Things got off to an awfully slow start today. Right now the prospect of writing out an entire page of prose seems challenging. It does not feel like it is going to happen. Slowly typing out one phrase at a time is how this is about to get going toward something. At this point, I don’t even have a title in mind for this weblog post. This could very well be the post without a title unless things turn around. This post is probably not going to be built working around the title. It will be built one sentence at a time without continuity or clarity of purpose. I’m considering taking a break and getting a little more coffee and a glass of water…
Interrupted. Waking up.
Drinking about 8 ounces of water from my Nalgene bottle helped. The volume on my Pandora station has been turned up to about half from a fourth. At some point along the way, Pandora has rebranded the product to be music and podcasts. Apparently, podcasts have become ubiquitous and dare I say rather de rigueur. We live in a time where making and publishing content has become essentially commodicatized. At the same time, the methods to be compensated for that production are increasingly consolidated for the most part. A handful of key distribution systems and payment structures exist for those people electing to produce content online. Outside of those larger frameworks for monetization people do have paths to direct compensation like Patreon and sponsorships. That always makes me think back to learning about the Renaissance and the practice of patrons. People commissioned works of physical art in a variety of mediums and a lot of music. Today that is a commonly shared piece of knowledge. You can search for art or music of the Renaissance and find images or sounds that are familiar. Given that a lot of that work was completed over 500 years ago it has proven to be memorable. Unlike this blog post those paints for sure are going to stick around. Much like the written history of Rome remains accessible in print and online, the Renaissance will probably continue to stand out on the walls of museums, within galleries, and online.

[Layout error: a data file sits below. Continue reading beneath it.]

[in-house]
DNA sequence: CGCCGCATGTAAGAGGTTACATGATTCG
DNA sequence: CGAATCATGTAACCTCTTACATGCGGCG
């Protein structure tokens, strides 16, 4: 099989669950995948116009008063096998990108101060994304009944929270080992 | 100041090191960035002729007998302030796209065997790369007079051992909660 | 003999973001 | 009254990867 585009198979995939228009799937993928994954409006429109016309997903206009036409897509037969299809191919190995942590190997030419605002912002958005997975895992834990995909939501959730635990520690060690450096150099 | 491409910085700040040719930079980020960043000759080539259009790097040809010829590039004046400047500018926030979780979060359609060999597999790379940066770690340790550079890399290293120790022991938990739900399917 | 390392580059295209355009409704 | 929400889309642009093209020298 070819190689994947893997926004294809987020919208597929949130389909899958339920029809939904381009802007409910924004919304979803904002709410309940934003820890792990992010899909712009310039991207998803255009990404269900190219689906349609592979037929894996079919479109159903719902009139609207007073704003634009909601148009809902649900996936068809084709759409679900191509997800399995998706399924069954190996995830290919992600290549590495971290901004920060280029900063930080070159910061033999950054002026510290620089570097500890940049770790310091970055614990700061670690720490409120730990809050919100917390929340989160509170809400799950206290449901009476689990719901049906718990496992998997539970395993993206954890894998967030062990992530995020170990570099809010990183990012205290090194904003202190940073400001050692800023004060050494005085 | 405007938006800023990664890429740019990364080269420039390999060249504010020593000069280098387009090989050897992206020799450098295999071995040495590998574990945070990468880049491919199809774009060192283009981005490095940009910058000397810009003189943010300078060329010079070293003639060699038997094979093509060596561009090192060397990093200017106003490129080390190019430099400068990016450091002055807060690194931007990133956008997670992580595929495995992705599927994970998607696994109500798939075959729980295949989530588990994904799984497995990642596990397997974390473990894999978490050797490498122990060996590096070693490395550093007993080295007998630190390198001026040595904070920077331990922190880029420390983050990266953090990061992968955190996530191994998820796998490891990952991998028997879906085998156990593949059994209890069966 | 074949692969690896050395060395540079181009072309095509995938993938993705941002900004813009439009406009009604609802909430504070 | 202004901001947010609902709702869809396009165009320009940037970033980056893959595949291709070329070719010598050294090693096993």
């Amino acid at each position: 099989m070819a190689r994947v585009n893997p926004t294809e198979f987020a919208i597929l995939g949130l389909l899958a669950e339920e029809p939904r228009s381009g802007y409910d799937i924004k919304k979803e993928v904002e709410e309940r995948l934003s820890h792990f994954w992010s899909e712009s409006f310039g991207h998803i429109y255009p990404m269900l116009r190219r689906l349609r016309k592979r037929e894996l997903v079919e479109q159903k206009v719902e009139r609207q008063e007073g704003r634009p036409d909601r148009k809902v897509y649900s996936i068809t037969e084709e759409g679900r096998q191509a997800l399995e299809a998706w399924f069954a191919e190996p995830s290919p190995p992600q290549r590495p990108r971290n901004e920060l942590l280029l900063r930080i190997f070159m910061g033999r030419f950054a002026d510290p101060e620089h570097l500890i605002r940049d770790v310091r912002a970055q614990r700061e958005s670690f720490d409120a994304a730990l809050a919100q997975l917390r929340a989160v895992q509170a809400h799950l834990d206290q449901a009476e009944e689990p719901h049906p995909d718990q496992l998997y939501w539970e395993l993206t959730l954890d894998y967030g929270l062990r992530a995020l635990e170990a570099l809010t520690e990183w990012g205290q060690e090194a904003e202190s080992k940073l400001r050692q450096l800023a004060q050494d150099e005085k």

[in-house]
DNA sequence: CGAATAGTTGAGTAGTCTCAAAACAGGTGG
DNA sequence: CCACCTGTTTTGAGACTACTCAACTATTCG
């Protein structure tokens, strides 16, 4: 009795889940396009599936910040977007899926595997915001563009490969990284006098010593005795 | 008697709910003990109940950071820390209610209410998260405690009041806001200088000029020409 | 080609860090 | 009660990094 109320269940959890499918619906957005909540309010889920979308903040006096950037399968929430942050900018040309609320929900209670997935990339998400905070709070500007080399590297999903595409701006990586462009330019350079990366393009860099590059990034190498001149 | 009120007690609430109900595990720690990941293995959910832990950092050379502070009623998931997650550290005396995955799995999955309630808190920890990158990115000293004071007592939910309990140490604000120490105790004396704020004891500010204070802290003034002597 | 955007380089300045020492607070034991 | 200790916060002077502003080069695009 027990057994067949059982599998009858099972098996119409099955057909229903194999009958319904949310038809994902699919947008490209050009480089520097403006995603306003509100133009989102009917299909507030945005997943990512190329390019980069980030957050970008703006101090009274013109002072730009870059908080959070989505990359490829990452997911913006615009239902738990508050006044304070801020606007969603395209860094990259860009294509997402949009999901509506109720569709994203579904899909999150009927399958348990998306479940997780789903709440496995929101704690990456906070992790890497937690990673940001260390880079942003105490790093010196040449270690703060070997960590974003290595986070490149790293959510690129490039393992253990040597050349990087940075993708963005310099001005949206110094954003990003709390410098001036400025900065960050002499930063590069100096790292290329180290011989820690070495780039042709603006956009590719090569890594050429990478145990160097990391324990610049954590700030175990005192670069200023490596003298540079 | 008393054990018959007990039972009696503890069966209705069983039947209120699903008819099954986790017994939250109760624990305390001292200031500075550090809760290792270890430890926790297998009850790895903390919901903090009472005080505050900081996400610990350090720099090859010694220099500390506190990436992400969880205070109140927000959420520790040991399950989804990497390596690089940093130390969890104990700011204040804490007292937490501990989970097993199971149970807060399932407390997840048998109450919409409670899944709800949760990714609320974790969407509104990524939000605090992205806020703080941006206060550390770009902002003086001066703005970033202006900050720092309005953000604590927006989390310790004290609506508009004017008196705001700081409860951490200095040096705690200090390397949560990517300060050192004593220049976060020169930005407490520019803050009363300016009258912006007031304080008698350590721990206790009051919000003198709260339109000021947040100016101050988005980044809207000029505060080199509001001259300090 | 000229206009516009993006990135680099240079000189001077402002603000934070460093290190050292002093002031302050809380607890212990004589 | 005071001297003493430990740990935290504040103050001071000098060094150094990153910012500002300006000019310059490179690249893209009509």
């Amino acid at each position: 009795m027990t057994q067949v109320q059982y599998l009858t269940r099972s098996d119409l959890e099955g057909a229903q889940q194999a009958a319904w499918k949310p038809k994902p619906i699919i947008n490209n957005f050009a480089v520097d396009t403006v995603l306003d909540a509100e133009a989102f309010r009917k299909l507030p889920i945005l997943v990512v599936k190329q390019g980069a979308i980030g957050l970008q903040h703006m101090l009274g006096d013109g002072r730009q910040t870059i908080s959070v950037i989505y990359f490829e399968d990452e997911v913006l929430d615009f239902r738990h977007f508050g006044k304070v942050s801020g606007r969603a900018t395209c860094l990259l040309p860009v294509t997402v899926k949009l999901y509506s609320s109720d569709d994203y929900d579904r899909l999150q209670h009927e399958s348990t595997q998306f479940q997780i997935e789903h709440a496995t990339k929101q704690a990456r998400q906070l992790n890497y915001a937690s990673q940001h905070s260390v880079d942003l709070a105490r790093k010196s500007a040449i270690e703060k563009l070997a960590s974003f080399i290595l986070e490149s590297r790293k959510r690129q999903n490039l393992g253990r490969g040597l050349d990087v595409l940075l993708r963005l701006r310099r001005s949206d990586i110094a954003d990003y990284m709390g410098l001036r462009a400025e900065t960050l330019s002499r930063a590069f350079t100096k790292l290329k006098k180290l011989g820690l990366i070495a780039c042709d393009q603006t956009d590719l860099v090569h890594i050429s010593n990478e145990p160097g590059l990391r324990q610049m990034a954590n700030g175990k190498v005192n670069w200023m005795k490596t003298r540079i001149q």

I’m not entirely sure how drinking a glass of water helped me intellectually wander into the foundations of the previous paragraph. Maybe that is one of those things that just happens. At the moment I’m completely awake and thinking about the world around me. At the forefront of my thoughts is the historical context of things and how we are progressing along a catalog of shared experience. Maybe that large of a timeline of events remains itself challenging to comprehend or work with reasonably well given the nature of its expanse. Beyond keeping a retrospective account of antiquity we could think about the nature of art being created by artificial intelligence. I’m now wondering if using art in that context might be controversial. It would be very easy for the catalog of both paintings and music created by artificial intelligence to quickly surpass the total output of anything created by hand or by a spark of imagination. Maybe at some point it might be considered controversial to draw the distinction by a brightline noting if a spark of imagination existed for something created by machine learning it was separate and distinct or wholesale discounted as art. At the moment, you could very clearly say algorithmically derived paintings or music would be an extension of a model (ultimately a tool or extension of something creative) and the output of that model is not created purely from the grand spark of imagination that drives creativity.
That last paragraph probably needs to be reworked at some point. The point I was trying to make deserves a little deeper consideration at some point.